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Christopher ParkerJanuary 04, 2023
A box reading "Mifeprex" sitting next to a small pile of white pillsA box of the RU-486 drug, known generically as mifepristone and by its brand name Mifeprex, is seen in an undated handout photo. (OSV News photo/courtesy Danco Laboratories)

The U.S. Food and Drug Administration will allow retail pharmacies to offer abortion pills in the United States for the first time, the agency announced Jan. 3, prompting criticism from Catholic and pro-life groups.

The regulatory change permits the sale of mifepristone, the first of two drugs used in a chemical abortion, at retail pharmacies. The drug could previously only be dispensed by some mail-order pharmacies, or by some doctors or abortion centers. The new F.D.A. rules still require a prescription for the drugs, but will permit a wider range of pharmacies to stock and sell them.

Some Catholic and other pro-life groups have expressed concern about the safety of the drug. In a document outlining its opposition to expanding access to the drug for abortions, the U.S. Conference of Catholic Bishops argued that the F.D.A. rejects safeguards governing its use that are in place in other countries, noting that in Sweden, for example, a woman undergoing a medication abortion would be “supervised by the midwife for 4 to 6 hours at the outpatient clinic.”

In a statement issued Jan. 6, the U.S.C.C.B. wrote, “This week’s action by the FDA not only advances the obvious tragedy of taking the lives of the preborn, but is also harmful to women in need.”

“Overturning the safety protocols around abortion-causing drugs to effectively make them available on demand at pharmacies, requiring no in-person medical supervision, facilitates the isolation of critically vulnerable pregnant women, and invites more risk, pain, and trauma,” the statement read.

The U.S. Food and Drug Administration will allow retail pharmacies to offer abortion pills in the United States for the first time, prompting criticism from Catholic and pro-life groups.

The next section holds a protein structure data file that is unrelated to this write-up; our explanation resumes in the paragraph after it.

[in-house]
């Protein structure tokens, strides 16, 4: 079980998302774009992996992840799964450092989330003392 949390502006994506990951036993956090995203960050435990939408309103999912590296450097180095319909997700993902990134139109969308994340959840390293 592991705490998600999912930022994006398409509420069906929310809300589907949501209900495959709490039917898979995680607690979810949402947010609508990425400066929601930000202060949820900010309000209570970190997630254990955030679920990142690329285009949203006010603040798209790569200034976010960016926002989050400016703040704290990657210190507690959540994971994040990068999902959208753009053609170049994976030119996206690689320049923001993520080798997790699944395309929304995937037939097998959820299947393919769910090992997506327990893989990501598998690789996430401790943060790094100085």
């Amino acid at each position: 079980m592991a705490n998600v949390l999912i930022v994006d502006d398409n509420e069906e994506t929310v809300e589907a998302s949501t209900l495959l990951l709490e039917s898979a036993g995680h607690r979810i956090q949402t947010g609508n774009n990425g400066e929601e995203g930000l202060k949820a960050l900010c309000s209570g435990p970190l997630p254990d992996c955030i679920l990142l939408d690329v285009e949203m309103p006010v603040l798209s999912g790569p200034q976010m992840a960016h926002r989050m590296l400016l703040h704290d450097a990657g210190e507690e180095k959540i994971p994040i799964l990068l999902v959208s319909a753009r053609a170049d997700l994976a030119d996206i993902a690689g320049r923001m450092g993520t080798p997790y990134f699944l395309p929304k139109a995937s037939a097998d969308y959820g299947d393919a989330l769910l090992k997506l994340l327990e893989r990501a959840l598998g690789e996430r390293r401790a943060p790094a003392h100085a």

Kristen Day, executive director of nonprofit Democrats for Life of America, said in an email to America that the organization is “deeply concerned” about the safety of women who undergo this treatment.

“After so many years of abortion extremists warning about the dangers of back-alley abortion, this policy facilitates them. This leaves women to perform self-abortion alone without medical assistance,” she wrote. “Our focus should be on providing support for women to carry and raise their children.”

In a statement, Marjorie Dannenfelser, president of Susan B. Anthony Pro-Life America, said: “The Biden administration has once again proved that it values abortion industry profits over women’s safety and unborn children’s lives.”

“Abortion activists want to turn every post office and pharmacy into an abortion business, and the Biden F.D.A. is a willing participant—even while studies show emergency rooms are being flooded with women suffering from serious, life-threatening complications caused by abortion drugs,” Dannenfelser said. “Chemical abortion pills can cause dangerous complications including hemorrhage and infection, and complications are more likely when pills are dispensed without medical screening or follow-up care.”

“This leaves women to perform self-abortion alone without medical assistance,” Kristen Day wrote. “Our focus should be on providing support for women to carry and raise their children.”

Dannenfelser said that some pro-life governors “understand this threat, which is why many states have enacted safeguards to protect women and their unborn children.”

“State lawmakers and Congress must stand as a bulwark against the Biden administration’s pro-abortion extremism,” Dannenfelser said. “We hope to see the F.D.A. do its job to protect the lives of women and put an end to chemical abortions.”

The F.D.A. has called mifepristone “safe when used as indicated and directed.” Studies that have appeared in the New England Journal of Medicine and the Archives of Gynecology and Obstetrics have also ruled the pill to be safe. 

Medication abortions are becoming a more common method of abortion, accounting for more than half of the abortions in the United States, according to the Guttmacher Institute, a research center relied on by the abortion industry and advocacy groups.

Some Catholic health care providers do offer options to try to reverse the effects of mifepristone. The pill works by blocking progesterone, a crucial hormone in the development of an embryo. According to the Charlotte Lozier Institute, if a pregnant woman receives a large dose of progesterone within 24 hours of taking mifepristone, and before taking the second drug to complete a chemical abortion, the pregnancy has a nearly 66 percent chance of continuing unharmed.

A U.S.C.C.B. document on abortion pills mentions the procedure and its success rate. 

In November 2022, a lawsuit was filed by several pro-life medical groups argued that mifepristone was never properly authorized by the F.D.A., according to Axios. If the judge in the U.S. District Court for the Northern District of Texas issues a temporary injunction, use of the drug could be paused until the case moves forward. 

Axios also reported that the pharmacy chain CVS is “evaluating requirements to dispense the drug in states that don't restrict the availability of abortion pills.” Walgreens is also reviewing the policy change.

Reporting from OSV News was used in this article. 

This story has been updated.

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